The government argues that it has long been the rule that the owner's innocence is no defense to a claim of forfeiture, Goldsmith, Jr.-Grant, 254 U.S. at 510-13. An exception may exist -- the only exception says the government -- where the object is stolen or taken from the owner without his consent. See Van Oster v. Kansas, 272 U.S. 465, 467, 71 L. Ed. 354, 47 S. Ct. 133 (1926). Thus, the government contends that since this painting was freely transferred from claimant Silberberg to Vinokur, a forfeiture works no deprivation of Silberberg's due process rights under the Fifth Amendment. See id. at 467-68. We disagree.

In our view the claimant arguably fits within a second exception which the Supreme Court voiced in dicta in Calero, 416 U.S. at 663. In Calero police found marijuana aboard a yacht that had been leased by its owners. Although the owners had no involvement in or knowledge of the lessee's wrongful use of the boat, the vessel was forfeited. In sustaining that determination the Supreme Court noted the one exception upon which all parties agree: "it would be difficult to reject the constitutional claim of an owner whose property subjected to forfeiture had been taken from him without his privity or consent." Id. at 689 (citations omitted). Immediately thereafter, the Court continued by stating:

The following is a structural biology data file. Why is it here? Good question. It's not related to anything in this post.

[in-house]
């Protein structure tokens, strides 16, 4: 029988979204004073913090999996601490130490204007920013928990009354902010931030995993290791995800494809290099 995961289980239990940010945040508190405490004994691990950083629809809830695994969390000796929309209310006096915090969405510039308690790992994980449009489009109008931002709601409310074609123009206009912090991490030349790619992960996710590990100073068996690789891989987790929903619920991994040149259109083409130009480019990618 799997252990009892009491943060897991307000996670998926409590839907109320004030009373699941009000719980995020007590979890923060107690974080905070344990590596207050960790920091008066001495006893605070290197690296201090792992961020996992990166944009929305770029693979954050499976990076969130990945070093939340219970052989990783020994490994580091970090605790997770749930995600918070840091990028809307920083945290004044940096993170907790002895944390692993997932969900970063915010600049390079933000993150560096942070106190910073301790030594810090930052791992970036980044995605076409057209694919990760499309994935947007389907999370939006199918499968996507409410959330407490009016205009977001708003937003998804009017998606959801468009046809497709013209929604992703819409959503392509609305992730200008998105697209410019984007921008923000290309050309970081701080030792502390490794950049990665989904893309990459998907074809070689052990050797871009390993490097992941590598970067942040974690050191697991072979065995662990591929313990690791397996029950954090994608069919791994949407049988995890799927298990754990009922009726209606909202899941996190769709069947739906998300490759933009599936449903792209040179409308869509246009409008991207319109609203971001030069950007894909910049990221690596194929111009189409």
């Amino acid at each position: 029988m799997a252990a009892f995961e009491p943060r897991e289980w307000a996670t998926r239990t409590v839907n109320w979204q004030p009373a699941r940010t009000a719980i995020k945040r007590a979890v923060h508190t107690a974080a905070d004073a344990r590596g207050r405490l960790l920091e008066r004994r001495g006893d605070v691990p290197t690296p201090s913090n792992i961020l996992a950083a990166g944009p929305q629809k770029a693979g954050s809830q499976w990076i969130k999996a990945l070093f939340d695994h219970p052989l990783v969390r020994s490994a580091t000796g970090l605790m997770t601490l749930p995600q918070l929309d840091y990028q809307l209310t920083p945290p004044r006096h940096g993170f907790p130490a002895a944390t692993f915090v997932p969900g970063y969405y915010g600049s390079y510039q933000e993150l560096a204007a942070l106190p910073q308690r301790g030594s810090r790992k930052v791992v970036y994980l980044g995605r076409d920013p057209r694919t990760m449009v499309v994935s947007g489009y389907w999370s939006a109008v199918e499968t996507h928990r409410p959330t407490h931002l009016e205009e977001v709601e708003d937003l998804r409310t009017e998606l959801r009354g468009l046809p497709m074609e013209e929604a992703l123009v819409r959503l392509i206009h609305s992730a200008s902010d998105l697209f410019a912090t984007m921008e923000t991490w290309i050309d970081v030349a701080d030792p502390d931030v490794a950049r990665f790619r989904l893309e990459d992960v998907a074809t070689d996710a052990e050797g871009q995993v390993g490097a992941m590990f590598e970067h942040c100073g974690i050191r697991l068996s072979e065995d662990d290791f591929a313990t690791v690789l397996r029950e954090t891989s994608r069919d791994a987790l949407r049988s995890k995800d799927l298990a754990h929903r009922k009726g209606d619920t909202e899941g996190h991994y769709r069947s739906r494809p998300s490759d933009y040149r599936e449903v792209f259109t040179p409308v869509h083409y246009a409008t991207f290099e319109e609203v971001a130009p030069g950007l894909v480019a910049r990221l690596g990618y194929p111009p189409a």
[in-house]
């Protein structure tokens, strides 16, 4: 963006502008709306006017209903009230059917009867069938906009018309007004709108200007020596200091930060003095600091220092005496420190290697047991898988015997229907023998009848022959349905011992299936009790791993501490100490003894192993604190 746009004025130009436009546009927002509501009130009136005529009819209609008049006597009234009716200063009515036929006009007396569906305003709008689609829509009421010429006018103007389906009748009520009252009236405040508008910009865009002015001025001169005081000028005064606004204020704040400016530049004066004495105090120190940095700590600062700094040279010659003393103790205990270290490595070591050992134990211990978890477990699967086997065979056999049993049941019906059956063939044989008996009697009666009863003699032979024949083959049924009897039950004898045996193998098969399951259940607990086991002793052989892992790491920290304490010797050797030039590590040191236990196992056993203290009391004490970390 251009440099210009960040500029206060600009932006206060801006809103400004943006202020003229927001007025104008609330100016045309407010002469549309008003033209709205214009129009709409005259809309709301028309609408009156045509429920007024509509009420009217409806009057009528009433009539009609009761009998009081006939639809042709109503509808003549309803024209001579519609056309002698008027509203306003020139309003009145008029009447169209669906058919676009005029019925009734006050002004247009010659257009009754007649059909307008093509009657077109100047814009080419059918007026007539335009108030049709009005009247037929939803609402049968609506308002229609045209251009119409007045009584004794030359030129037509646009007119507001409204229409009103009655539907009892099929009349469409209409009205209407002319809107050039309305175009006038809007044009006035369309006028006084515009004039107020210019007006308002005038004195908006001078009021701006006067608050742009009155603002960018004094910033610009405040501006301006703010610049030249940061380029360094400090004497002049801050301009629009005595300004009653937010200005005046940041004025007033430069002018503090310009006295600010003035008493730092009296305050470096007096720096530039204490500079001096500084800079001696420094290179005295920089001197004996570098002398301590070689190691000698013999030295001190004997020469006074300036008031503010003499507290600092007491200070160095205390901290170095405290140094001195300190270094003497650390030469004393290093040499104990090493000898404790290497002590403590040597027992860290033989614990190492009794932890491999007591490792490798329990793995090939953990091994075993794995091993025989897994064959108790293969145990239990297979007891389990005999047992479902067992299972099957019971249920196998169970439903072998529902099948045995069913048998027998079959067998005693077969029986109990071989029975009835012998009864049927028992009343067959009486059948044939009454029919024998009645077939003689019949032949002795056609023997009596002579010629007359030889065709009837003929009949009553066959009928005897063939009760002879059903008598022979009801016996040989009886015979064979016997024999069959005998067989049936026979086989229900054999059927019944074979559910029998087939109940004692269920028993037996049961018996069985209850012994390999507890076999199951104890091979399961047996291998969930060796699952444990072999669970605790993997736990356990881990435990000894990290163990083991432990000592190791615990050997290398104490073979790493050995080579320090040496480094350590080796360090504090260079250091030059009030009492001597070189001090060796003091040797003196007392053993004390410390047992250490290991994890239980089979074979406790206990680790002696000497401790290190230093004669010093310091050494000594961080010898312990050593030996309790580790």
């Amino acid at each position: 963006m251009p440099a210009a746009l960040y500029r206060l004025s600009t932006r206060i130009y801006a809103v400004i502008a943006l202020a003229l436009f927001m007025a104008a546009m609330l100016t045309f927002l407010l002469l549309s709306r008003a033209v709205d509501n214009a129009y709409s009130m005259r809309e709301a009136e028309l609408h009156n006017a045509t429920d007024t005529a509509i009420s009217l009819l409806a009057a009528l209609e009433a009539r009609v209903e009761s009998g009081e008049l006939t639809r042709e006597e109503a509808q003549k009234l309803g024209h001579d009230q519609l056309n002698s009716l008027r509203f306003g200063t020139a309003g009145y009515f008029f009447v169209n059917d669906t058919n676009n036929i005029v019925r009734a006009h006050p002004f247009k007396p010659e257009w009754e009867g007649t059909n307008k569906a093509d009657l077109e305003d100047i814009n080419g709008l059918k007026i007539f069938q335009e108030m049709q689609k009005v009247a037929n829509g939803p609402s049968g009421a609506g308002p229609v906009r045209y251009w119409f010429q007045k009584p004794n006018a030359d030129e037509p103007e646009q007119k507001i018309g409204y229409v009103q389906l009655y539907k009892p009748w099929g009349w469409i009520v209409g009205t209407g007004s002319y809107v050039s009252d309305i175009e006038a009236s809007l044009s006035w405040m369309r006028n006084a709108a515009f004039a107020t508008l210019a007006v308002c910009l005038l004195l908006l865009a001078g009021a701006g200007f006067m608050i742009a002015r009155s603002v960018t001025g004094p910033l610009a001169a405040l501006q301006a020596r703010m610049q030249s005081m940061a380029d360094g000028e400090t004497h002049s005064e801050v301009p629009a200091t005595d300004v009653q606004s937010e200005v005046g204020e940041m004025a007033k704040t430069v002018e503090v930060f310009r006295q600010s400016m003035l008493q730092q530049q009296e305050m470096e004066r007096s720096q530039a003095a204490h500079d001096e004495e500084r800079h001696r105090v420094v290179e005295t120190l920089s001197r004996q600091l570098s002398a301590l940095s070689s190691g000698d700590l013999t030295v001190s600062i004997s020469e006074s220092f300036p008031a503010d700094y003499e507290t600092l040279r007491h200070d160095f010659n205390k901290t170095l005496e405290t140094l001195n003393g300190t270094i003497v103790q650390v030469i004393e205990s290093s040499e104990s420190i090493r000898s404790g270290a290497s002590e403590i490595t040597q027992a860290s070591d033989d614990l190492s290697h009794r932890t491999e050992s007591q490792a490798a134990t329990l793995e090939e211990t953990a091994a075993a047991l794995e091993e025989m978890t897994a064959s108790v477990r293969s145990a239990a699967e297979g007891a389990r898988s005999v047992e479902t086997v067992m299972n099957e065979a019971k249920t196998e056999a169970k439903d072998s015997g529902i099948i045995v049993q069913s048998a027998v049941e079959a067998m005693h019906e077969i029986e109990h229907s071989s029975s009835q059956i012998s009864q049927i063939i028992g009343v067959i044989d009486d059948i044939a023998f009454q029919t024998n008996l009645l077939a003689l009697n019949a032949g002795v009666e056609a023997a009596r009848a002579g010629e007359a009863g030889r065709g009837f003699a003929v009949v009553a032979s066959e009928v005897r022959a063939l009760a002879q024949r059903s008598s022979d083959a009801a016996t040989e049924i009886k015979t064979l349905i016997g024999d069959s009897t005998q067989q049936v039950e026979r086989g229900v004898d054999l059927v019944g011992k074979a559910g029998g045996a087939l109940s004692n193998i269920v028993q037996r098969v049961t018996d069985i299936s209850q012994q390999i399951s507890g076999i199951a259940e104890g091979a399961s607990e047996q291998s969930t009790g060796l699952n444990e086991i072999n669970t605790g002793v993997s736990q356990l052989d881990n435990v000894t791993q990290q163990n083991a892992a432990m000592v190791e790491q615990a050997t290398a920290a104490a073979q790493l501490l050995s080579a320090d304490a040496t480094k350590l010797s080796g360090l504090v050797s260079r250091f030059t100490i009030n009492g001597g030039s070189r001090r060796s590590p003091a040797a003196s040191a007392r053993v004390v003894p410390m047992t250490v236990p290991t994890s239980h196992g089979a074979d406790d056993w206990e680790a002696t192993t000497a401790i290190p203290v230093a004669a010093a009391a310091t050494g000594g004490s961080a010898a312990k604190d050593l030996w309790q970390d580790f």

Similarly, the same might be said of an owner who proved not only that he was uninvolved in and unaware of the wrongful activity, but also that he had done all that reasonably could be expected to prevent the proscribed use of his property; for, in that circumstance, it would be difficult to conclude that forfeiture served legitimate purposes and was not unduly oppressive.